Another problem with the collection is the uneven coverage of "antiquity." In this post-Bernal age it is surprising to find no essay on adultery and sexual violence in the ancient Near East (see for instance Raymond Westbrook's excellent survey "Adultery in Ancient Near Eastern Law," Revue Biblique 97.4 ([1990] 542-80). For Augustan Rome, one misses an essay about rape in Ovid like Amy Richlin's "Reading Ovid's Rapes" in her Pornography and Representation in Greece and Rome (New York and Oxford 1992). Nor is there an essay on sexual violence in late antiquity: Saunders touches briefly on Augustine's views, but only in the context of her discussion of Medieval attitudes toward rape: the essay by Keith Hopwood on "Byzantine Princesses and Lustful Turks" has much more to say about marriage than it does about rape. For this period readers will have to consult works like J. Beaucamp, Le statut de la femme à Byzance (4e-7e siècle) (Paris 1990-92).(2)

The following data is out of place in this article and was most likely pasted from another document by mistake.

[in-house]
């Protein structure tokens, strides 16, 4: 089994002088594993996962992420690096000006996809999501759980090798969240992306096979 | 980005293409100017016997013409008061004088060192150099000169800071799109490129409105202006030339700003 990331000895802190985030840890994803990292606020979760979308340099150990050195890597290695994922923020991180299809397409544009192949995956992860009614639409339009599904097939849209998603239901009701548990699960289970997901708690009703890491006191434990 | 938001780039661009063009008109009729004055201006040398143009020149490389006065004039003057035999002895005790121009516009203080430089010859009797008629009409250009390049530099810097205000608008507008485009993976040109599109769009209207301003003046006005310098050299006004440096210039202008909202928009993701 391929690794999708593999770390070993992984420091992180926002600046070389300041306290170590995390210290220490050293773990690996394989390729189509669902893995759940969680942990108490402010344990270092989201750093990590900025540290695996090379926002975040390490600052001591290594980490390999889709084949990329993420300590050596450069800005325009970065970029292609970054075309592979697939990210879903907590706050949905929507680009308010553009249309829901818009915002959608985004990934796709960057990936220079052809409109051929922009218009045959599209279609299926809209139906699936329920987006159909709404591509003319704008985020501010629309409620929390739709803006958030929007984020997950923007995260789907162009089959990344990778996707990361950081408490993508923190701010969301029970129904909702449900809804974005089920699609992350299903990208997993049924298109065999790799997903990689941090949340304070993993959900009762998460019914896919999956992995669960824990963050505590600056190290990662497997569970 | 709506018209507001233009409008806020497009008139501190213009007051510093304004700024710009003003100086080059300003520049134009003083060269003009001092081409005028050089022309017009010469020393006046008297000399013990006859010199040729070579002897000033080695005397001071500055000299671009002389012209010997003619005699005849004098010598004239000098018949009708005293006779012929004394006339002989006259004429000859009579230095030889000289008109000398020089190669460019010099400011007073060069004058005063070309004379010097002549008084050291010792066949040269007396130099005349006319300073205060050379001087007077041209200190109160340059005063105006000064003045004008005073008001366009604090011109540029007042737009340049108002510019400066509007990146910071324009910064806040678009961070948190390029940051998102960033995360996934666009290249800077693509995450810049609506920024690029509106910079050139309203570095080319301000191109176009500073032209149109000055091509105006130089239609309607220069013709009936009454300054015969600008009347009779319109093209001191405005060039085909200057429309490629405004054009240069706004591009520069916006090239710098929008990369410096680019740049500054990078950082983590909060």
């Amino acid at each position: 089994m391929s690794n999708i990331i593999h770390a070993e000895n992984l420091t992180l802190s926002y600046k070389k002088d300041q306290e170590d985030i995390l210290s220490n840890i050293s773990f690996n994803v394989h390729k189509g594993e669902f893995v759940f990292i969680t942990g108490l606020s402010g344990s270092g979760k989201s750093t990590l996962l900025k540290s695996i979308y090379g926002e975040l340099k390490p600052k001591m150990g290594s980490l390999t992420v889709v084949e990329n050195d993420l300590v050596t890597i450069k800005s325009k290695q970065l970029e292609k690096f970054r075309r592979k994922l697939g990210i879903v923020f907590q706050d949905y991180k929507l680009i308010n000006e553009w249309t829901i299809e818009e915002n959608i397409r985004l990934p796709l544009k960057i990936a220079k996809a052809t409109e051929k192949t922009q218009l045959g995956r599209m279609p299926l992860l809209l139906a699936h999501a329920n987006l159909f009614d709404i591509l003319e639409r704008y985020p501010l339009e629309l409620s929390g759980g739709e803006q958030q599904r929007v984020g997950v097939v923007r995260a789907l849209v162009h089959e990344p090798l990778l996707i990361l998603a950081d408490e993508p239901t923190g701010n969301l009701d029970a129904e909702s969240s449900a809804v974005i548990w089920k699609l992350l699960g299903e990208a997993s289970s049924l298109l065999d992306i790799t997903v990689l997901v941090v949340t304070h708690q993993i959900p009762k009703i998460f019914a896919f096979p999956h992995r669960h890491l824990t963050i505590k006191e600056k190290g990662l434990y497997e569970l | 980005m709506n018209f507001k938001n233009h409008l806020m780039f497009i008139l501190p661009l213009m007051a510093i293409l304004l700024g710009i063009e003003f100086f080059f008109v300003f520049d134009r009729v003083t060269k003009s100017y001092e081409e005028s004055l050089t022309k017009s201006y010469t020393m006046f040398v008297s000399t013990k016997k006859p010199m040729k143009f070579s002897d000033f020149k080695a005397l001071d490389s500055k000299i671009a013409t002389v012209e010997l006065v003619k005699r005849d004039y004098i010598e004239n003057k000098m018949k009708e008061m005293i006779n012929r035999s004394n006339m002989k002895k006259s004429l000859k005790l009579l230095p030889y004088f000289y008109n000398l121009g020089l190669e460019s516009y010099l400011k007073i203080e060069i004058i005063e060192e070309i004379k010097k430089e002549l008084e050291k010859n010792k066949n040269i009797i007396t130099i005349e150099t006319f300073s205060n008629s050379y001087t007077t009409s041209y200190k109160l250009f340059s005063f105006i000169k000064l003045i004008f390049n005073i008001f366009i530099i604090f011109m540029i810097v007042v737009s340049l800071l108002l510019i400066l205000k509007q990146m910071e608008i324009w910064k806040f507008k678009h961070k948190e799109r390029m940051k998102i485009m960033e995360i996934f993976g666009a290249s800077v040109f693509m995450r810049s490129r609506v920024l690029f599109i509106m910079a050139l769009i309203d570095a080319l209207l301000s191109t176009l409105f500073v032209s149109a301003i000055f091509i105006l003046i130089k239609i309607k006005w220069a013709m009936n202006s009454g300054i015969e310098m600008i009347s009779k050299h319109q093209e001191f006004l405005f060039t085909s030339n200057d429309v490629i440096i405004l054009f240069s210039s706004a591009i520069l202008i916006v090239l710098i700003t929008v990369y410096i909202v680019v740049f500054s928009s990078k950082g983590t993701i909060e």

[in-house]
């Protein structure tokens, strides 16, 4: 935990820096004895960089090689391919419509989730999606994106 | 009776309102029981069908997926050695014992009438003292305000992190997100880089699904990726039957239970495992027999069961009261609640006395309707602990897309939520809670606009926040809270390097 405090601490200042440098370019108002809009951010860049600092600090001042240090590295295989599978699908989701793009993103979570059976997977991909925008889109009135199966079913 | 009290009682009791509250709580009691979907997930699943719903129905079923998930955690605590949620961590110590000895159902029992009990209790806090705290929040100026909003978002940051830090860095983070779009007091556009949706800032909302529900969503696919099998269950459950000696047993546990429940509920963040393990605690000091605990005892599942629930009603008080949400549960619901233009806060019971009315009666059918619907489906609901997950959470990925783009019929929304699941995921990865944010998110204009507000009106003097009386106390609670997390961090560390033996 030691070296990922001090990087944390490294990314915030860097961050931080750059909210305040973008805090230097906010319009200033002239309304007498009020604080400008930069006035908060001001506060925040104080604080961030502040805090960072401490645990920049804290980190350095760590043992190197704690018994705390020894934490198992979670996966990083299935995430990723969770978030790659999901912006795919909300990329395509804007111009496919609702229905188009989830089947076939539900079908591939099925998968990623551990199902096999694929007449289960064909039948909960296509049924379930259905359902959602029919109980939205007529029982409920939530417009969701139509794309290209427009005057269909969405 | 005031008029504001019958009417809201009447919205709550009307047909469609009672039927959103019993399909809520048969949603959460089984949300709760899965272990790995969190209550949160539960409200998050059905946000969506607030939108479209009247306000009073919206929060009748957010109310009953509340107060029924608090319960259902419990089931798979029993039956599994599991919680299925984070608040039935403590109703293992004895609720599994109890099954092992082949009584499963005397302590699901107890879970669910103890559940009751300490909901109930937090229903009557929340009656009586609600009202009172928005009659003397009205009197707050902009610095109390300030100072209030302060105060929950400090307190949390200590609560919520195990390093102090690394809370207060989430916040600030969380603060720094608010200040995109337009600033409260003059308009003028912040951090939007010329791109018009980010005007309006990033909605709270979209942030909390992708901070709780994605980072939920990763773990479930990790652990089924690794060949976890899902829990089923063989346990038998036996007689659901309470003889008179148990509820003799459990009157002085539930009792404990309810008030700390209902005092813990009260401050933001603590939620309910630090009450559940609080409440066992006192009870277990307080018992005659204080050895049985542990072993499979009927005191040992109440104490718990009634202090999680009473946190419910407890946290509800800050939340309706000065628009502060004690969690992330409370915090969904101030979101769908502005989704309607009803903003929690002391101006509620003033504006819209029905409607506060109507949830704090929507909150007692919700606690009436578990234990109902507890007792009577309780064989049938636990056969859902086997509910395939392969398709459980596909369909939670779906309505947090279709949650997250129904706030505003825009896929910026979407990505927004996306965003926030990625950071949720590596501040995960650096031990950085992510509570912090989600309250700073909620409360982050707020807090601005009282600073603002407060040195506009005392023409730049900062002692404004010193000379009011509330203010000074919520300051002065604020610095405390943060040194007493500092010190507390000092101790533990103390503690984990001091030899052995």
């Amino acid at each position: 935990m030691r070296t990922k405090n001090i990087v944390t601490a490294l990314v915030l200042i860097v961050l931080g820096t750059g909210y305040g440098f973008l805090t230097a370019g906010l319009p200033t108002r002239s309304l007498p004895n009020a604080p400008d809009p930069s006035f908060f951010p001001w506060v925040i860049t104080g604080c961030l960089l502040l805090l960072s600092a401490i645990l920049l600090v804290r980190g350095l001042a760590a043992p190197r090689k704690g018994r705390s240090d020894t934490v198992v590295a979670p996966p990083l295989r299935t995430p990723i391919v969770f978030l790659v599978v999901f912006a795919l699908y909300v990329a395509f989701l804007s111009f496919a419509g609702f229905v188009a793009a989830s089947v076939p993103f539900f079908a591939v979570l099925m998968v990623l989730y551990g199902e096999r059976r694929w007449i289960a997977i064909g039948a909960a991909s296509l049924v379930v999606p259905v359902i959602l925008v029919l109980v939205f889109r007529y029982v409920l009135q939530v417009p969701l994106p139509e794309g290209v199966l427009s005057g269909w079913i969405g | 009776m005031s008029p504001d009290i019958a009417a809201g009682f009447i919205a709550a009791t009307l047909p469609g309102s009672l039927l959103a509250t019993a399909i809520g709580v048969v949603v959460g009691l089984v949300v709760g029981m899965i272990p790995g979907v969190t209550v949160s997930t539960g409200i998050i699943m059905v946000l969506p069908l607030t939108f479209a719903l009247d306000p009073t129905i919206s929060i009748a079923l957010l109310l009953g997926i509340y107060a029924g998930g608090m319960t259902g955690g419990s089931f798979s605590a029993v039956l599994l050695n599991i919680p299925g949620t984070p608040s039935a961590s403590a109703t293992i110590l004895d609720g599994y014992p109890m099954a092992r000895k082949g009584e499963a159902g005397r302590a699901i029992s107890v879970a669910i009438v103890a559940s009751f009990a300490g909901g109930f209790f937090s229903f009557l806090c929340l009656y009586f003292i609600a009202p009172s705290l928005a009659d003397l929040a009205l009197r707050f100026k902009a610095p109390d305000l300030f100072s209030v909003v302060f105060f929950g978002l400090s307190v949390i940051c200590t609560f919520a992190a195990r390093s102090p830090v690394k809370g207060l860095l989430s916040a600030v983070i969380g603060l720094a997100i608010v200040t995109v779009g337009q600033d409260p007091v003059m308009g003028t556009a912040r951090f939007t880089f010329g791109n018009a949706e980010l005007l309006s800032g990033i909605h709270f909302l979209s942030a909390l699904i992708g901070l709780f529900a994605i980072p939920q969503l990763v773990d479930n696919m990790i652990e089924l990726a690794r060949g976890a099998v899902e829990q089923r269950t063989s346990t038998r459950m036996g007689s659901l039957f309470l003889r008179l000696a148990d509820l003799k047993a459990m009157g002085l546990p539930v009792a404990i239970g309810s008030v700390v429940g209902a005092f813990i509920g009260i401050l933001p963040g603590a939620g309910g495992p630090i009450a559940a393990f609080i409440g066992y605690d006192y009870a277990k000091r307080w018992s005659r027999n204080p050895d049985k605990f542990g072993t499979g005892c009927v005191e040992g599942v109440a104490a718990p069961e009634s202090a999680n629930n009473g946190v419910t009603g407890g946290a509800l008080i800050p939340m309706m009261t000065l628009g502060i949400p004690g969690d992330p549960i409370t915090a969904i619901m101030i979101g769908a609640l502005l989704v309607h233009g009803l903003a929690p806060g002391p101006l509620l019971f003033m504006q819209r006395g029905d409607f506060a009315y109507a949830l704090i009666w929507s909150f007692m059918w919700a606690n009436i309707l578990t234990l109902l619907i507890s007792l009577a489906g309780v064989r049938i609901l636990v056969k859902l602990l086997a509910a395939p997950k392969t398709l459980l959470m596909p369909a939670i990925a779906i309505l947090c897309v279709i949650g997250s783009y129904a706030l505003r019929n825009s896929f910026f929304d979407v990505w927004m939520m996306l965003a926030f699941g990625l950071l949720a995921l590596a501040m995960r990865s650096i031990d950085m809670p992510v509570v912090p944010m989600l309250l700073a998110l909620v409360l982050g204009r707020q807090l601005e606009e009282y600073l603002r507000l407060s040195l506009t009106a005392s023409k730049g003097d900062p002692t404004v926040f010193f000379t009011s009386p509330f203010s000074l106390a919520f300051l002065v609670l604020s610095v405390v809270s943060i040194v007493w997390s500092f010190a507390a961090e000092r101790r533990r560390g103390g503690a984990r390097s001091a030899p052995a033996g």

A further problem is that several of the essays have little to do with the topic of rape. In her essay on "Fear in the Seven Against Thebes" Byrne seeks to show how "rape, marriage, and death are equated in the play but very little of the essay has anything to say about rape. The essay begins good observations about the comparison of rape with marriage at Aeschlyus Septem 365-68 and 333-35 and association of defeat and rape at 351-55 but the rest of the essay strays from the topic and examines the use of lament, Eteocles' "feminine side," and possible Dionysiac gender blending. The argument is often difficult to follow and several of the ideas are far-fetched: the word at w)moda/khj at 692 is linked to use of word w)mo/j at Philos. Gymn. 54 to mean indigestion - this combined with gloomy resignation and prophetic dreams (710-11) makes Eteocles somehow like a woman. Arieti's essay on "Rape and Livy's View of Roman history" is also weak. Arieti argues that the prominence of rape in Livy can be explained by the influence of Empedocles' ideas about Love and Strife. Although Arieti demonstrates Roman intellectuals in the late Republic read Empedocles, his argument for Empedoclean influence on Livy is pure speculation.